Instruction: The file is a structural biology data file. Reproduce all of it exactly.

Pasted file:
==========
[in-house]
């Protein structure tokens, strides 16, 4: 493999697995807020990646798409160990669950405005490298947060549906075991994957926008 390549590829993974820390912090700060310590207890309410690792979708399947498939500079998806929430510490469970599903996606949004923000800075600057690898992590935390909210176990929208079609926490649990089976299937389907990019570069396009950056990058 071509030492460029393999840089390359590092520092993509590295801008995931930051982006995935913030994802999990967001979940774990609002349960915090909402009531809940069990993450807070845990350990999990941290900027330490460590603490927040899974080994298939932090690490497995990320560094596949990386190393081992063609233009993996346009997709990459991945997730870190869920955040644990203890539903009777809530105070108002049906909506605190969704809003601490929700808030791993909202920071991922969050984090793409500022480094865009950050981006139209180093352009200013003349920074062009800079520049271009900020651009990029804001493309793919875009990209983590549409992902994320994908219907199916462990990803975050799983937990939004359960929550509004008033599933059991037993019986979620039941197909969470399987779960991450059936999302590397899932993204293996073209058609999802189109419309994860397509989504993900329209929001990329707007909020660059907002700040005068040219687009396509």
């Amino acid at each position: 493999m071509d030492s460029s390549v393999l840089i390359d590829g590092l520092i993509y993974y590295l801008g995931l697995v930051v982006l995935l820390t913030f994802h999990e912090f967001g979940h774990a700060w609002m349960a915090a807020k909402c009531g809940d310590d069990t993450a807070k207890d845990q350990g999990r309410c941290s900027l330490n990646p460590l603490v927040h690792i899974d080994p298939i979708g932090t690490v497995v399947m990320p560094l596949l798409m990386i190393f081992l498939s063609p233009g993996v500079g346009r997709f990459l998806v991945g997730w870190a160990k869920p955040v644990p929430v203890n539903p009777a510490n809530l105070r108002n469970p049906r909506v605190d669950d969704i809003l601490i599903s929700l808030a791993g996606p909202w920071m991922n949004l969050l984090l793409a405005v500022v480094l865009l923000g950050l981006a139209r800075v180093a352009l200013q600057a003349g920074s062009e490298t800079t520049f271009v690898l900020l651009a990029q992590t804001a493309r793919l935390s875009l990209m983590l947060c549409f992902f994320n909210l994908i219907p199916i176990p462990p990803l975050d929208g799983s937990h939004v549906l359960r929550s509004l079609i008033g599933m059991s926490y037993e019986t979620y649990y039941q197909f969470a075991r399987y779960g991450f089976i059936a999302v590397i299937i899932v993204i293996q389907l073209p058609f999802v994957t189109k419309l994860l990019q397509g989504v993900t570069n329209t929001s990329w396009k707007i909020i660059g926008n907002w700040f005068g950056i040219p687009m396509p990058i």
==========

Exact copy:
[in-house]
């Protein structure tokens, strides 16, 4: 493999697995807020990646798409160990669950405005490298947060549906075991994957926008 390549590829993974820390912090700060310590207890309410690792979708399947498939500079998806929430510490469970599903996606949004923000800075600057690898992590935390909210176990929208079609926490649990089976299937389907990019570069396009950056990058 071509030492460029393999840089390359590092520092993509590295801008995931930051982006995935913030994802999990967001979940774990609002349960915090909402009531809940069990993450807070845990350990999990941290900027330490460590603490927040899974080994298939932090690490497995990320560094596949990386190393081992063609233009993996346009997709990459991945997730870190869920955040644990203890539903009777809530105070108002049906909506605190969704809003601490929700808030791993909202920071991922969050984090793409500022480094865009950050981006139209180093352009200013003349920074062009800079520049271009900020651009990029804001493309793919875009990209983590549409992902994320994908219907199916462990990803975050799983937990939004359960929550509004008033599933059991037993019986979620039941197909969470399987779960991450059936999302590397899932993204293996073209058609999802189109419309994860397509989504993900329209929001990329707007909020660059907002700040005068040219687009396509």
């Amino acid at each position: 493999m071509d030492s460029s390549v393999l840089i390359d590829g590092l520092i993509y993974y590295l801008g995931l697995v930051v982006l995935l820390t913030f994802h999990e912090f967001g979940h774990a700060w609002m349960a915090a807020k909402c009531g809940d310590d069990t993450a807070k207890d845990q350990g999990r309410c941290s900027l330490n990646p460590l603490v927040h690792i899974d080994p298939i979708g932090t690490v497995v399947m990320p560094l596949l798409m990386i190393f081992l498939s063609p233009g993996v500079g346009r997709f990459l998806v991945g997730w870190a160990k869920p955040v644990p929430v203890n539903p009777a510490n809530l105070r108002n469970p049906r909506v605190d669950d969704i809003l601490i599903s929700l808030a791993g996606p909202w920071m991922n949004l969050l984090l793409a405005v500022v480094l865009l923000g950050l981006a139209r800075v180093a352009l200013q600057a003349g920074s062009e490298t800079t520049f271009v690898l900020l651009a990029q992590t804001a493309r793919l935390s875009l990209m983590l947060c549409f992902f994320n909210l994908i219907p199916i176990p462990p990803l975050d929208g799983s937990h939004v549906l359960r929550s509004l079609i008033g599933m059991s926490y037993e019986t979620y649990y039941q197909f969470a075991r399987y779960g991450f089976i059936a999302v590397i299937i899932v993204i293996q389907l073209p058609f999802v994957t189109k419309l994860l990019q397509g989504v993900t570069n329209t929001s990329w396009k707007i909020i660059g926008n907002w700040f005068g950056i040219p687009m396509p990058i």